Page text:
Although Hitchcock often worked with the costume designer to select the clothes worn by the cast, Helen Colvig recalled: "Tony asked Hitch if he might wear clothes of his choice, like the shift and certain cut of the sweater that holds [the shirt] there, because he has a long neck. Hitch approved the look because it worked for Bates, not just for Tony [...] Tony was so serious about his role. I believe that impressed Mr. Hitchcock and even touched him."
Despite the fact that Perkins had only met Hitchcock once before production began, he found that the director was receptive to his ideas about how he thought Norman should be portrayed:
I was very apprehensive about making any statements about what I thought, what I felt about the character and about the different scenes. I got to relaxing more with him and making more and more suggestions and ideas. About four weeks in we were getting along very well but I was still hesitant about bringing him a page of dialogue which was as blackly worked over as this one was. He was in his dressing room reading his air-mailed copy of the London Times — which he often does between shots. And I said, "Mr. Hitchcock, about my speech in tomorrow's scene." He said, "Uh, huh" (he's still reading), and I said, "I've had a few ideas that I thought maybe you might like to listen to." I was kind of stuttering around. He said, "All right." And I started telling him what they were. He said, "Oh, they're all right." And I said, "But, but, but, you might not like them." He said, "I'm sure they're all right." He put the paper down. He said, "Have you given it a lot of thought? I mean have you really thought it out? Do you really like these changes you've made?" I said, "Yes, I think they're right." He said, "All right, that's the way we'll do it." I think I worked on it twice as hard that evening and, sure enough, as we went in, he didn't even glance at the original pages. It all sounded right to him.
Perkins also came up with the idea that Norman should stammer whenever he was nervous and that he should chew candy corn throughout the film.
Another change made to the Norman of Bloch's novel was to narrow his hobby of stuffing animals to just the taxidermy of birds, which built on the existing avian metaphors already in the film, such as Marion Crane who lives in Phoenix.
In the early 1980s, Bloch began writing a sequel novel which satirised the increasing number of violent slasher movies being produced in Hollywood. As Universal owned the film rights on the franchise, Bloch sent a copy of the developing manuscript to the studio. The author later recalled, "They loathed it. The mere idea of criticizing their bloodbath tactics was abhorrent to them, and I was told they had no intention of doing a sequel to Psycho, let alone my story."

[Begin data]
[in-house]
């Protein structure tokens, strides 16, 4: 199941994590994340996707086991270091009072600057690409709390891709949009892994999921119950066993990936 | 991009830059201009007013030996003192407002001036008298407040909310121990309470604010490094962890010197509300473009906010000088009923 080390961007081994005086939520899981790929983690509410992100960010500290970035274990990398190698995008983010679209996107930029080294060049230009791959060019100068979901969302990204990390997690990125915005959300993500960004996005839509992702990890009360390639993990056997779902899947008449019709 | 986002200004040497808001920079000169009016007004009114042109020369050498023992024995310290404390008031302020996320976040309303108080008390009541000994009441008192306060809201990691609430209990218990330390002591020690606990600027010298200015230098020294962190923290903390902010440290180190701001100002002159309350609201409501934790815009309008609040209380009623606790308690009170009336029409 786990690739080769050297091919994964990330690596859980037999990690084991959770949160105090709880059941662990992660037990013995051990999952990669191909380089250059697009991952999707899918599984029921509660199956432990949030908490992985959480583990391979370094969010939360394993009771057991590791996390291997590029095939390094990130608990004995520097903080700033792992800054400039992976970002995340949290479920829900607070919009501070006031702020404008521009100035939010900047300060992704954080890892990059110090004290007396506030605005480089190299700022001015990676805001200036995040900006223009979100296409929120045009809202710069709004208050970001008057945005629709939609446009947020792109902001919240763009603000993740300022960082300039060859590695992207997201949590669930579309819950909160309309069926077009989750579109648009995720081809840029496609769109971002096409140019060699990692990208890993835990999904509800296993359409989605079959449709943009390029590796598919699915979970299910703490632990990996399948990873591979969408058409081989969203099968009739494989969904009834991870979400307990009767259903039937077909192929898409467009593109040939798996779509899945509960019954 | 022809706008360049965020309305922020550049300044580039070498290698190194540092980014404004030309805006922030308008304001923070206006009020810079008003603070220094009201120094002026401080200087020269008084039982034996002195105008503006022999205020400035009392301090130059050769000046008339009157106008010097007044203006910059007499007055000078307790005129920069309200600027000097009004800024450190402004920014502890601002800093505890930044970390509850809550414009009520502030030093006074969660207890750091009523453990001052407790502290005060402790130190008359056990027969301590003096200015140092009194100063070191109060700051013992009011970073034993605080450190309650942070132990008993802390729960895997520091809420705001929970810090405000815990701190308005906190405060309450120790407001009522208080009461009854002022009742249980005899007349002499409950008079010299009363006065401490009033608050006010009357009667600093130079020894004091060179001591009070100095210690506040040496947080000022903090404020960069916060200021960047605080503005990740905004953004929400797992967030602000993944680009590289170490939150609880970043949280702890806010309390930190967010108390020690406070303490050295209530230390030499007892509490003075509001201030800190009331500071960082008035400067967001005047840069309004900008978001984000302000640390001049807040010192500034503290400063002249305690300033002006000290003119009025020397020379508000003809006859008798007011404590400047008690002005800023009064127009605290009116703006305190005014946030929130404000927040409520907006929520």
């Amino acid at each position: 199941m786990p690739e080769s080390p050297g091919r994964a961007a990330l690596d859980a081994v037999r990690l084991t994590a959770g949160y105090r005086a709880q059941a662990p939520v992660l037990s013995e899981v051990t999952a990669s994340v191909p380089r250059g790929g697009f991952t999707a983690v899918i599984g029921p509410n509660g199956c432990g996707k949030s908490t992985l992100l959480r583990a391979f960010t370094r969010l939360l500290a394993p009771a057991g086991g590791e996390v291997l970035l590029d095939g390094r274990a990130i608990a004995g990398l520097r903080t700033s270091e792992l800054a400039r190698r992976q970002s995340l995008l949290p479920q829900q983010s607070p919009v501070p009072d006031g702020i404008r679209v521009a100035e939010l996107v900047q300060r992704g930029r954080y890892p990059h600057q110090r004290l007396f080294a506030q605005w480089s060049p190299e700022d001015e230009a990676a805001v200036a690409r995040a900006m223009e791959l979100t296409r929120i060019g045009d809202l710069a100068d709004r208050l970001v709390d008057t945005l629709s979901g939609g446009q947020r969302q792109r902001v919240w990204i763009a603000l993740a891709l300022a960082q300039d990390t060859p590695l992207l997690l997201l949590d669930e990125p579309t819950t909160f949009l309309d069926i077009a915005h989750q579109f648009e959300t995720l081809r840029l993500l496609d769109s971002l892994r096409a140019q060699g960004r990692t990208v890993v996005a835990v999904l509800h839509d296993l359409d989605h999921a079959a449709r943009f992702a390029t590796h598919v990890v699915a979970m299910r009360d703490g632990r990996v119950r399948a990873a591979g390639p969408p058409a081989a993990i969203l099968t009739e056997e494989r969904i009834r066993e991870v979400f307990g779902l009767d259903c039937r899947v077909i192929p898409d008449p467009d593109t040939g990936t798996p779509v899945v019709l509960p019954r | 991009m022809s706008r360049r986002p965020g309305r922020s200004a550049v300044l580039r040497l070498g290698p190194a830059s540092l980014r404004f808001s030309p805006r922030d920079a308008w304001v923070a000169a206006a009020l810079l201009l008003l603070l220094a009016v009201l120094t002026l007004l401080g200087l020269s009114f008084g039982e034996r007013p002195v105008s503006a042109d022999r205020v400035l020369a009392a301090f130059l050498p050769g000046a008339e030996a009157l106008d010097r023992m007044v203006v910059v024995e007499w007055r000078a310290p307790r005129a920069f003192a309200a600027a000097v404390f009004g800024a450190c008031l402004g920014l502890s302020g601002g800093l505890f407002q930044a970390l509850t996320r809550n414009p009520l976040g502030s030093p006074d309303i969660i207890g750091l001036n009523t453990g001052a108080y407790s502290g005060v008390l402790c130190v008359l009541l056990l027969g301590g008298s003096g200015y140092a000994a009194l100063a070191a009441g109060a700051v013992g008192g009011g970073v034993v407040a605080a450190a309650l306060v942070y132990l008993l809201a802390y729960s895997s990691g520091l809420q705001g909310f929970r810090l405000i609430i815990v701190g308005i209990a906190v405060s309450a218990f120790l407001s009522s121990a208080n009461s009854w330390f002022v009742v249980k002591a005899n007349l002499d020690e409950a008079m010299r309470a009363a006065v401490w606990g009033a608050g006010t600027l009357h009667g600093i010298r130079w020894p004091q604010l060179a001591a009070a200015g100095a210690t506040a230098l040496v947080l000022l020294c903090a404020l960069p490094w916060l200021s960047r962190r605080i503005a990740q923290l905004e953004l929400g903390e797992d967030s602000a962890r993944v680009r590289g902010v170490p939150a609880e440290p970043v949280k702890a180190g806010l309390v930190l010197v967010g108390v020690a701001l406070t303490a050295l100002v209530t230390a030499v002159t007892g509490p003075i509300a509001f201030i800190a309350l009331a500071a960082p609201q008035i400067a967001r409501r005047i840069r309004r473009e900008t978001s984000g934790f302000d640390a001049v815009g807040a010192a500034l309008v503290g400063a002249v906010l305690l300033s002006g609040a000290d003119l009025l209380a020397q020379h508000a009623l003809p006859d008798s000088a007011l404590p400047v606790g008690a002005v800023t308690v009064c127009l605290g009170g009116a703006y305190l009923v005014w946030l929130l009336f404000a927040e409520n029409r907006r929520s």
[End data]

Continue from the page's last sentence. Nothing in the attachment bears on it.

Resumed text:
However, the interest surrounding Bloch's novel Psycho II persuaded Universal that it would be worthwhile creating their own independent film sequel. The studio hired Australian director Richard Franklin, who had known Hitchcock, and he worked with screenwriter Tom Holland to develop a sequel in which Norman Bates is released back into society. An initially reluctant Perkins eventually agreed to reprise the role and provided input to the script. Actress Vera Miles also reprised her role as Lila and Hilton A. Green, assistant director on the original film, produced Psycho II, which was released in the summer of 1983. Perkins' own son, Oz Perkins, played the role of a young 12-year-old Norman in the film. 
In 1986, Perkin reprised the role again in Psycho III, which he directed himself with Hilton A. Green again producing. In an interview with the Boston Globe newspaper to promote the film, Perkins spoke about Norman's conflict:
Perkins' final screen appearance as Norman was in the film Psycho IV: The Beginning (1990), made for the Showtime cable television network. With a screenplay by Joseph Stefano, the film explores Norman's troubled childhood with his mother (played by Olivia Hussey), borrowing details from Bloch's original novel. The young Norman was played by 18-year-old Henry Thomas.
Anthony Perkins died from AIDS-related pneumonia in September 1992. Speaking a few years later, Stefano recalled:
We had a lot of laughs together [during "Psycho"]. We also had a lot of serious conversations. I told him early on about having seen him in Look Homeward, Angel and how he impressed me in that. I had used the image of him on stage for Norman Bates. He was pleased with that. He knew exactly what scene I was talking about in Look Homeward, Angel. Then I told him that I felt that Norman Bates, if he were a painting, would be painted by Hopper, and he agreed. So we had kind of that discussion, writer and actor, about the character. He had an incredible grasp on Norman Bates and the situation that he was in. I think Tony Perkins must have known what it was like to be trapped. In some way, somehow, he knew what trapped meant, just as I did. And, while we didn't talk about that aspect of it, it was clear to me early on that he was becoming Norman Bates. As a matter of fact, I think he had a hard time shedding Norman Bates after Psycho.
Prior to Psycho IV: The Beginning, Universal attempted their own television off-spin of Psycho with the filming of a feature length pilot episode titled Bates Motel, which starred actor Bud Cort as a man who befriends Norman Bates during his years at the mental asylum and is gifted the motel in Norman's will. The negative reception to the pilot when it aired in July 1987 meant the planned series was dropped. Perkins had refused to be involved with the project and the character of Norman in the film is played by Kurt Paul, who had been Perkins' stunt double in Psycho II and Psycho III.
In 2013, Universal revisited the idea of a television series based on the Psycho franchise, with the contemporary prequel Bates Motel, starring Freddie Highmore as a young Norman Bates and Vera Farmiga as his mother.
Notes & References
- Wikipedia: Ed Gein
- Alfred Hitchcock and the Making of Psycho (1990) by Stephen Rebello, chapters 1 & 2
- Over the years, claims have been made that the "F" could stand for "Ford" (due to the number of Ford cars seen in the film) or even "Francis" (after the patron saint of birds, St. Francis). However, technically, St. Gall and St. Milburga are the patron saints of birds, and screenwriter Joseph Stefano is on record stating the license plates in the film have no deeper meaning.
- Wikipedia: Dissociative identity disorder
- The Making of Psycho (1997) - transcript
- Alfred Hitchcock and the Making of Psycho (1990) by Stephen Rebello, page 60
- NPR (01/Jul/2008) - Norman Bates: A Most Terrifying Mama's Boy
- Interview with Bloch, published in Fangoria (Nov 1985)
- Retro Slashers: Psycho II
- Boston Globe (29/Jun/1986) - He's Norman again and always will be